Taxis cross state borders all the time. Probably half of Hoboken, New Jersey takes the taxi home from New York City on any given weekend night, and New York has some of the most restrictive taxi laws in the country.
Taxi licensing is mostly local, at the city or county level. A cab driver is only permitted to pick up passengers from a jurisdiction where they are licensed to do so. So, if you are in Dyer, you can almost certainly get a Dyer taxi to take you to Benton, but you may or may not be allowed to have a Benton taxi come pick you up in Dyer.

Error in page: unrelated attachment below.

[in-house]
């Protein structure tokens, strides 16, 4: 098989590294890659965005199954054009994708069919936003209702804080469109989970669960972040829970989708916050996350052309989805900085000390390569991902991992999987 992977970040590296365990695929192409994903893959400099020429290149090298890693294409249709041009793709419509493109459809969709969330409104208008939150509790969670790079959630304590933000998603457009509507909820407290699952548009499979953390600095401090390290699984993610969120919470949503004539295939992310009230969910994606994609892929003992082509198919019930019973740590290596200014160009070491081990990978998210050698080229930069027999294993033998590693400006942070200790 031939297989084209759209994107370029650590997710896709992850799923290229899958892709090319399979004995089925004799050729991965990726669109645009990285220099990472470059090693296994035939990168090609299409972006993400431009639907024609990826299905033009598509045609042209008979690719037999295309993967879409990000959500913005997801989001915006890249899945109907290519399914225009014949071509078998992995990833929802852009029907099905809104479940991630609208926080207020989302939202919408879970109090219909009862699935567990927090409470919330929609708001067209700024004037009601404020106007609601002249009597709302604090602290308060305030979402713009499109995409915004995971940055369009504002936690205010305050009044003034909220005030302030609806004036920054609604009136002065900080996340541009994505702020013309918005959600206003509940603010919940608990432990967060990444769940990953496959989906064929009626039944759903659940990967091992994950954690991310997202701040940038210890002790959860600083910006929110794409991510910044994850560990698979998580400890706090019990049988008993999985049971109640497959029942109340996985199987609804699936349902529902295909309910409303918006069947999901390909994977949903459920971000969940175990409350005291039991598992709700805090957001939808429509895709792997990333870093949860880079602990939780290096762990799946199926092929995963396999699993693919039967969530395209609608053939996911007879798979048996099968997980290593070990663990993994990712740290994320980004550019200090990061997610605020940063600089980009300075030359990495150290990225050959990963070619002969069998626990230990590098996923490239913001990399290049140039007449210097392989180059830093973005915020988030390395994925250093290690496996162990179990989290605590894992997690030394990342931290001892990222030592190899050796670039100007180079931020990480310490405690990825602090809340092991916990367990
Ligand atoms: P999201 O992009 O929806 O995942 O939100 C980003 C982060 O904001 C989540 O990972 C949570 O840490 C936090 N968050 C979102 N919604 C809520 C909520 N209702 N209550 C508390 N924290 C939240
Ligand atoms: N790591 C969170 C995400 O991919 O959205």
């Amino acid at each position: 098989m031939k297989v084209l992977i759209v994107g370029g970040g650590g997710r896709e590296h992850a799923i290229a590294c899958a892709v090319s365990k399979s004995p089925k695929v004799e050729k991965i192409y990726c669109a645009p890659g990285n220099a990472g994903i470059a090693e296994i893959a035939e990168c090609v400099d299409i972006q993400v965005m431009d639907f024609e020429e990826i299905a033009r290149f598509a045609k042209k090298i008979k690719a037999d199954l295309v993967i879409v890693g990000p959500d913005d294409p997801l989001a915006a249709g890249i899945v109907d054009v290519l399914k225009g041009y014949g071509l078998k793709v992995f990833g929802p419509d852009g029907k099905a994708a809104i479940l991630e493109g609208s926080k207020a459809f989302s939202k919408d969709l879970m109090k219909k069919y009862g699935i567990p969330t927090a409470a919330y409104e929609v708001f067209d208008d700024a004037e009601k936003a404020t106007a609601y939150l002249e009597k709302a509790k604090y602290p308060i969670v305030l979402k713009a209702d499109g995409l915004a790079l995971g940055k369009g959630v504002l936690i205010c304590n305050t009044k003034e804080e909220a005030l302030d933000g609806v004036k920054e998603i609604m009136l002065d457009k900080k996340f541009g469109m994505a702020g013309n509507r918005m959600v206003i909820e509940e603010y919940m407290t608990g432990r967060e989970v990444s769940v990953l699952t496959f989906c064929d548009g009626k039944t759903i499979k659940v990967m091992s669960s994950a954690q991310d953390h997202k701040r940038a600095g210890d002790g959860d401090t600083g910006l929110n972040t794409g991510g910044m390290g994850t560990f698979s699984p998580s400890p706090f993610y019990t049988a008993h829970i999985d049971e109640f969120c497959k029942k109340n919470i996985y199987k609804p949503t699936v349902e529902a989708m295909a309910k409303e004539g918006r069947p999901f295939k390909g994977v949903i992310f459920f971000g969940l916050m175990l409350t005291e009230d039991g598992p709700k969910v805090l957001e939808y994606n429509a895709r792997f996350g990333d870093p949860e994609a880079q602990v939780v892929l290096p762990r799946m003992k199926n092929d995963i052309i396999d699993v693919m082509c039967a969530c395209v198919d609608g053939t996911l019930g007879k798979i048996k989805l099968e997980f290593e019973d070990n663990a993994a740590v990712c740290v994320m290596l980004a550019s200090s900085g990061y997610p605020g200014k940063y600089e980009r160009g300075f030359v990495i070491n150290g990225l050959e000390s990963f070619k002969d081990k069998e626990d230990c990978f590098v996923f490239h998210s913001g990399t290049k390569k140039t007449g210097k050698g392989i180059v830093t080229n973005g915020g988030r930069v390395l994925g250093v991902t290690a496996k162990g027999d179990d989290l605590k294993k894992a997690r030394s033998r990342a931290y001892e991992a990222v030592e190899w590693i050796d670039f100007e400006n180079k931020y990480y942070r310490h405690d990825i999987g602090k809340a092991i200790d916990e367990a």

If you cross a city or county line (much less a state line), expect to cover the cost for the driver's return to his own jurisdiction in some way. A New York City taxi will charge a surcharge just for leaving New York City— and a metered rate is not possible at all for going to New Jersey; you must negotiate a flat fare with the driver (as well as pay tolls for the round trip). Washington, D.C. cabs charge a special rate for mileage beyond the District of Columbia. Since this is a rural area, you may even be required to pay the full fare of a return trip.
The taxi company will inform you of any special requirements for crossing county or state lines when you call to arrange your ride.